Democrats joined with immigrants and refugee rights activists at the Capitol last week to introduce a bill that would create a federal bureaucracy for the express purpose of bringing more people into the United States and helping to resettle them.
The New Deal for New Americans Act would “establish a National Office of New Americans in the Executive Office of the White House to promote and support immigrant and refugee integration and inclusion and coordinate efforts of federal, state, and local governments to support social, economic, and civic integration of immigrants and refugees.”
The bill if it becomes law would “ban deportations based on public charge determinations, and increase federally funded immigration services like English classes and workforce training,” Fortune magazine reported.
Further, Democrats and activists want to raise the cap for refugees from the Trump administration current limit of 18,000 annually to 110,000 and freeze immigration application fees — also reversing a Trump administration increase in cost to come into the United States to benefit the U.S. economy and its citizens.
At a press conference to introduce the legislation, Rep. Grace Meng (D-NY), one of the sponsors of the bill, did not say how the influx of people who impact Americans in the jobs market.
Meng also said she and other Democrats behind the bill – Reps. Pramila Jayapal (D-WA), and Rep. Jesús “Chuy” García (D-Ill) – were still waiting from a score from the Congressional Budget Office (CBO) on how much it would cost American taxpayers.
The issue of immigrants who are here illegally or how to stop the flow of illegal immigration into the country was not addressed at the press conference.
“This is a critical bill at a critical time,” Jayapal said. “This is about who is here and how we make sure they get what they truly need.”
“Trump is closing the doors on people who have the right to be here,” Garcia said. “We as a country are better than that.”
“The treatment immigrants currently receive is not representative of our values,” Garcia said.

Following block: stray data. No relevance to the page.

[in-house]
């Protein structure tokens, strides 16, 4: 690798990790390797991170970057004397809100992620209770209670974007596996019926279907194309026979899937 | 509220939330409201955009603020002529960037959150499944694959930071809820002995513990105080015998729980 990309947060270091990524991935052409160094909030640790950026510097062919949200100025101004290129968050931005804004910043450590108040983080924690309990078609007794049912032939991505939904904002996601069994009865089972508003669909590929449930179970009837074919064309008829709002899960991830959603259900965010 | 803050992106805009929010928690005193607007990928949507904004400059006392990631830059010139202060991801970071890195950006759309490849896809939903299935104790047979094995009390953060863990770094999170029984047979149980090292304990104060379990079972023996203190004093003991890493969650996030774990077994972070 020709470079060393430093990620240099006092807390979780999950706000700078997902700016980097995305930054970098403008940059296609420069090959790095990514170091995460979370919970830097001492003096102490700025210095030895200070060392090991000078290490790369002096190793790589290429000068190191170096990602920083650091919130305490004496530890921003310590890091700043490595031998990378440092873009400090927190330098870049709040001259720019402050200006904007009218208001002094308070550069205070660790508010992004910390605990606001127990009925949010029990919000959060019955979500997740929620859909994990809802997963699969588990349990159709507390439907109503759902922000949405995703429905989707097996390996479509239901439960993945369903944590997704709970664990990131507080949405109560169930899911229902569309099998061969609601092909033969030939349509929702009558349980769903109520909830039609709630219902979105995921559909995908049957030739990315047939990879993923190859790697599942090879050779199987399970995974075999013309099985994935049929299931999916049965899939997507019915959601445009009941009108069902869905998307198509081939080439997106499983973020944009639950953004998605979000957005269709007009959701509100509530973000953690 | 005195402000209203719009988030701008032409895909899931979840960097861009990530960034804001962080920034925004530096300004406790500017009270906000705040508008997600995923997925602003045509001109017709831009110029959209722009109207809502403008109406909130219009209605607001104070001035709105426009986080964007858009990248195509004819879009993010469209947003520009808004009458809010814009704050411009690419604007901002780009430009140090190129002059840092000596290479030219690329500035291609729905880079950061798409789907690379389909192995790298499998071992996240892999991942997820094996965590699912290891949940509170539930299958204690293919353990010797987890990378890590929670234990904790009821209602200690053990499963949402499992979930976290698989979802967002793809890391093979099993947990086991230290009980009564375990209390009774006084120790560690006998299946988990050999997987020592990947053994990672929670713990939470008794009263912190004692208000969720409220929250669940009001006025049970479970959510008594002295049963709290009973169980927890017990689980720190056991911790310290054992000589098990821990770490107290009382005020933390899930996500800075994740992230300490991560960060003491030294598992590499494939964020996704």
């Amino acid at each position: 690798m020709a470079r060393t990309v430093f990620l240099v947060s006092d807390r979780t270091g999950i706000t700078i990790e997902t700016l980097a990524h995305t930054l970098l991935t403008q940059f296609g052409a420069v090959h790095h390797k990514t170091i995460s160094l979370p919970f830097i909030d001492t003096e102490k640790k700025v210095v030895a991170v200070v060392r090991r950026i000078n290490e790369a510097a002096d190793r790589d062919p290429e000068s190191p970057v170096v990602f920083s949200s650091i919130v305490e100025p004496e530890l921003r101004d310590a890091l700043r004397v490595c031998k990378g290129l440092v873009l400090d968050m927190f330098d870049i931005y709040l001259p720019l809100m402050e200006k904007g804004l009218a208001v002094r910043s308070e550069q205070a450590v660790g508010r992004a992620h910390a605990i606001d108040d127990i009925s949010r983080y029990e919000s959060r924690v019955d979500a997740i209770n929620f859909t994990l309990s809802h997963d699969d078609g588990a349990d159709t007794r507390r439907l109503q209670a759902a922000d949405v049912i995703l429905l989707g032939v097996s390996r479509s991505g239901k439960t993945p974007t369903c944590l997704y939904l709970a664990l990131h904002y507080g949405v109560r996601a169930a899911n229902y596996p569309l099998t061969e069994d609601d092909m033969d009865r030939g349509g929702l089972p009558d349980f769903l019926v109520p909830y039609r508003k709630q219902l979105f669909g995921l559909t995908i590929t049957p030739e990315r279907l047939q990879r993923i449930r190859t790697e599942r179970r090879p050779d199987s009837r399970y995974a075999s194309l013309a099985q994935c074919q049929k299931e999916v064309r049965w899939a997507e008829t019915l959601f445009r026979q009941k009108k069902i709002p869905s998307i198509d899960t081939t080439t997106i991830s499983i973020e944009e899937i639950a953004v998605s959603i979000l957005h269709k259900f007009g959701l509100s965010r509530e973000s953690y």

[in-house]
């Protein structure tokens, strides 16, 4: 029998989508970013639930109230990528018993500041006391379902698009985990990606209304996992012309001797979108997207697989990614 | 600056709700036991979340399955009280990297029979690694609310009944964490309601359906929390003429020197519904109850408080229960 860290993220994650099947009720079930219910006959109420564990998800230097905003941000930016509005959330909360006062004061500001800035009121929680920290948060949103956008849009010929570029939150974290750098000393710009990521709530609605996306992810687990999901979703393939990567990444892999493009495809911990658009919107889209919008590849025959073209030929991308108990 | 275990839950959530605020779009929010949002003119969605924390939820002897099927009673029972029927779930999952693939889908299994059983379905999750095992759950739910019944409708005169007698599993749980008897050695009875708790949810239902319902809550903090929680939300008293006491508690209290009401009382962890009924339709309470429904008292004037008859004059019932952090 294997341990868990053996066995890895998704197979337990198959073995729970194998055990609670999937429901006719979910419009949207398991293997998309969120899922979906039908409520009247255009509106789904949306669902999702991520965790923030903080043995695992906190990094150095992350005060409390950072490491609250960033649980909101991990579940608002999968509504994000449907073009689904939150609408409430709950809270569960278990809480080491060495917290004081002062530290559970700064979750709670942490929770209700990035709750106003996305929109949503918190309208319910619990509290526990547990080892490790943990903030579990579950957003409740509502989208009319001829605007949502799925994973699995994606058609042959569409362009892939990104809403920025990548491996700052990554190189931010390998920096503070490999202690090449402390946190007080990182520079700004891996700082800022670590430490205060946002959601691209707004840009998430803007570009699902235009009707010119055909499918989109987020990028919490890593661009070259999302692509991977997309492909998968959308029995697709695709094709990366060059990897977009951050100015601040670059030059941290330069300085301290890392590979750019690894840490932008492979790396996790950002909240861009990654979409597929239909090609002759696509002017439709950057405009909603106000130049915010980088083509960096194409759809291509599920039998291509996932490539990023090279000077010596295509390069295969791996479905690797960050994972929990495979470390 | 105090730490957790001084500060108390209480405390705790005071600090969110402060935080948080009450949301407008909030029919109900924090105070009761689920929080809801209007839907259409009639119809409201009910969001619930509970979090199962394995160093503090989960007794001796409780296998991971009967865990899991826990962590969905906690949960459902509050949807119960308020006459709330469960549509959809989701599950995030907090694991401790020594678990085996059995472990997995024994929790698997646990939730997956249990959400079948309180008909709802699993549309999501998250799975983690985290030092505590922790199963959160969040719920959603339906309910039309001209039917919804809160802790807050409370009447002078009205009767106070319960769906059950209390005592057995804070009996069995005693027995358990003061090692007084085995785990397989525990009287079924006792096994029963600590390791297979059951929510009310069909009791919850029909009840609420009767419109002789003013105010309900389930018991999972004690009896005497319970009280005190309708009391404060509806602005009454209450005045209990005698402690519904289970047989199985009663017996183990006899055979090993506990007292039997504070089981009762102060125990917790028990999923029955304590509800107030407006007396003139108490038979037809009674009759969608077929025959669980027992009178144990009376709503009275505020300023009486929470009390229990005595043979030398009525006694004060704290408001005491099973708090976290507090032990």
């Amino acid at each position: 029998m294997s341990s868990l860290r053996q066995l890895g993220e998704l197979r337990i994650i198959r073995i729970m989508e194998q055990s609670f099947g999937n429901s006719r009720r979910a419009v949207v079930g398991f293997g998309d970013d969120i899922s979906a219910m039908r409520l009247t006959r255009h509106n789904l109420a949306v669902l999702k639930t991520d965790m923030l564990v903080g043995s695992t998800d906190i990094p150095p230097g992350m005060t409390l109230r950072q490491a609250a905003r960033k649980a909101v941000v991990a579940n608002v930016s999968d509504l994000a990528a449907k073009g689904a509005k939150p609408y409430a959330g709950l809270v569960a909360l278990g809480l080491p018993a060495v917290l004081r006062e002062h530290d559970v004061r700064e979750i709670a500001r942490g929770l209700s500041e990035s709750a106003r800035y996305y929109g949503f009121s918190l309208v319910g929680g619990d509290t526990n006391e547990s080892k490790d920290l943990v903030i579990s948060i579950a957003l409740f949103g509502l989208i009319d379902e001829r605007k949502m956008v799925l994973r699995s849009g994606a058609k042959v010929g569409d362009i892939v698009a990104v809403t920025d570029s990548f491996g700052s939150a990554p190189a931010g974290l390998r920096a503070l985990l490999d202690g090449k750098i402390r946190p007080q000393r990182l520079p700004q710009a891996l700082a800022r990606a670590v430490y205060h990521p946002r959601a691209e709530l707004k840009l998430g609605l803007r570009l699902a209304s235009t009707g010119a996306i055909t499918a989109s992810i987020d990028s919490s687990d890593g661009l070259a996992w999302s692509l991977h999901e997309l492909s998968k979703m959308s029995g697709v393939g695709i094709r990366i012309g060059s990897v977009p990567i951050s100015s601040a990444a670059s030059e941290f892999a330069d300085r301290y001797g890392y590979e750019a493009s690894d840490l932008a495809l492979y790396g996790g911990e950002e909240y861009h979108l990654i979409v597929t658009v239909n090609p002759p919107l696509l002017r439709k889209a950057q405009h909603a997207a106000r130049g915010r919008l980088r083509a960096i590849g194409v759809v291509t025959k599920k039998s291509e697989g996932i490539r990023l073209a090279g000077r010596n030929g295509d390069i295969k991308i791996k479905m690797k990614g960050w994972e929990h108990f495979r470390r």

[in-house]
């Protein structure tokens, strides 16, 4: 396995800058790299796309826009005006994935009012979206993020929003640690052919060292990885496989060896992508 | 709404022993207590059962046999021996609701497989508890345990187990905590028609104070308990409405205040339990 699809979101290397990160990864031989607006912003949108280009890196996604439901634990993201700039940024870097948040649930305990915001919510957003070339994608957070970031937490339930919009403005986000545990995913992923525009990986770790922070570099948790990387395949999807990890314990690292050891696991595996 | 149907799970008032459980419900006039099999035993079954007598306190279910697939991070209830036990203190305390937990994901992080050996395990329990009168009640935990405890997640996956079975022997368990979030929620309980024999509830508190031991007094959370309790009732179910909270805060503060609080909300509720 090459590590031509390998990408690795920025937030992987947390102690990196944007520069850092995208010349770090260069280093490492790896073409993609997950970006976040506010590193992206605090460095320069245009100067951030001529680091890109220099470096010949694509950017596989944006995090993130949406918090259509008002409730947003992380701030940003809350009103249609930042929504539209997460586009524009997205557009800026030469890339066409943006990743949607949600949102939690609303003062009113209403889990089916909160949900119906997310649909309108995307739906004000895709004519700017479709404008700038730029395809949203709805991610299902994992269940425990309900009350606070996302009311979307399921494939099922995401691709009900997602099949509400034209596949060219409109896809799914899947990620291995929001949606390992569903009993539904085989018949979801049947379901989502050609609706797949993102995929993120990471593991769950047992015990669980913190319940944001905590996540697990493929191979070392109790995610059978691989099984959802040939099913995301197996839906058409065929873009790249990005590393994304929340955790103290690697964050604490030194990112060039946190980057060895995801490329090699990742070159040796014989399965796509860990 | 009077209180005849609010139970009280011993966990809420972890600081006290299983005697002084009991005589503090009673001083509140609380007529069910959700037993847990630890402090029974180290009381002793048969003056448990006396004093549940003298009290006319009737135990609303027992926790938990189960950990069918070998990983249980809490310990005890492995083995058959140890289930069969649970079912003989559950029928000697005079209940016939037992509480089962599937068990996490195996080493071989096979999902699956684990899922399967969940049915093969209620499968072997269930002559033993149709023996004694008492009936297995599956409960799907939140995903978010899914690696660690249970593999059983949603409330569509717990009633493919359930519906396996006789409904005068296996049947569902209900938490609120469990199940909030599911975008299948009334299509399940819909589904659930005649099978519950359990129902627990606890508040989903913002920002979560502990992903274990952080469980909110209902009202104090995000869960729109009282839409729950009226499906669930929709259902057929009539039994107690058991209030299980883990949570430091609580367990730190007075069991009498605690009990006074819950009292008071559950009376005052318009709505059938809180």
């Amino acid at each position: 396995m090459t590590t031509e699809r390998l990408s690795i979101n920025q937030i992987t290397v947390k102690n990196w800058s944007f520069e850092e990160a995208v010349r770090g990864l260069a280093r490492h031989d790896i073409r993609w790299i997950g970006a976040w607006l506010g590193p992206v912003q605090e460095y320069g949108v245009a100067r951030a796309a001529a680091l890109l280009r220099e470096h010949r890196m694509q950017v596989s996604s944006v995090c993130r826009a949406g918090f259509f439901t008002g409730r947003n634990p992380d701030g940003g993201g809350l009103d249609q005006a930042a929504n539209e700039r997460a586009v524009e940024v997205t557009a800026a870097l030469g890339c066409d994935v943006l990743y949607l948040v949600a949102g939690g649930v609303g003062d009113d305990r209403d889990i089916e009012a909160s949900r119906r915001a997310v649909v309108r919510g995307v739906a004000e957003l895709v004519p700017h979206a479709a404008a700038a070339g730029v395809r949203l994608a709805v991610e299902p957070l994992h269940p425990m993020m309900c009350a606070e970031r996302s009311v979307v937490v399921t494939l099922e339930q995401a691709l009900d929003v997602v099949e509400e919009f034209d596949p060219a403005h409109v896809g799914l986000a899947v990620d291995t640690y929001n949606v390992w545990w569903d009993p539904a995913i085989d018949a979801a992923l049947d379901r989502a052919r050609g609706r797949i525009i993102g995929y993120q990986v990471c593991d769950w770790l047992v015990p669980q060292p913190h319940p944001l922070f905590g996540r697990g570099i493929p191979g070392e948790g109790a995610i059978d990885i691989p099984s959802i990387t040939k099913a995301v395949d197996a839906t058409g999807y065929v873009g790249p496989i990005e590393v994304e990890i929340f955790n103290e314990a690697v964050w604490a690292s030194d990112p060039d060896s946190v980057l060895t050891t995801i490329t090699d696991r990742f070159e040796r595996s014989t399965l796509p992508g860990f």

Eva Millona, director of the Massachusetts Immigration and Refugee Advocacy Coalition, repeated the popular talking point on the left about the need for more foreign workers.
“This bill is extremely important,” Millona said. “As the native born population ages, immigrant workers will be crucial to our economy.”
“It is quite simple,” Millona said. “America needs immigrant workers.”
But as Breitbart News reported earlier this year foreign workers have now outpaced American workers in terms of job growth for at least half a year, Bureau of Labor Statistics (BLS) data reveals:
While native-born Americans did not increase their labor participation rate at all year-to-year, foreign-born workers saw a 1.22 percent increase in their labor participation rate. Likewise, the number of foreign-born workers in the civilian labor force increased more than five times the number of new native-born American workers who are now in the labor force.
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A report from the Center for Immigration Studies using federal data shows that mass immigration encourages discrimination against American workers.
“You really have to be out of touch with reality to argue that there are no negative effects of immigration on native workers,” said Jason Richwine, a statistician who studied the issue for the Center for Immigration Studies.
Some of the other features of the bill include:
Amend the Immigration and Nationality Act (INA) to no longer allow deportation of an individual deemed to have become a public charge.
Establish a Federal Initiative on New Americans to coordinate a federal response to address issues that affect the lives of new immigrants and refugees, and communities with growing immigrant and refugee populations.
Create aWorkforce Development Grant Programto ensure that immigrant and refugee adults have equitable access to education and workforce programs that help equip them with occupational skills needed to secure or advance in employment.
Promote civic engagement through automatic voter registration of newly naturalized individuals.
Expand family integration by reducing the age of citizens who are able to petition eligible family members from 21-years-old to 18-years-old.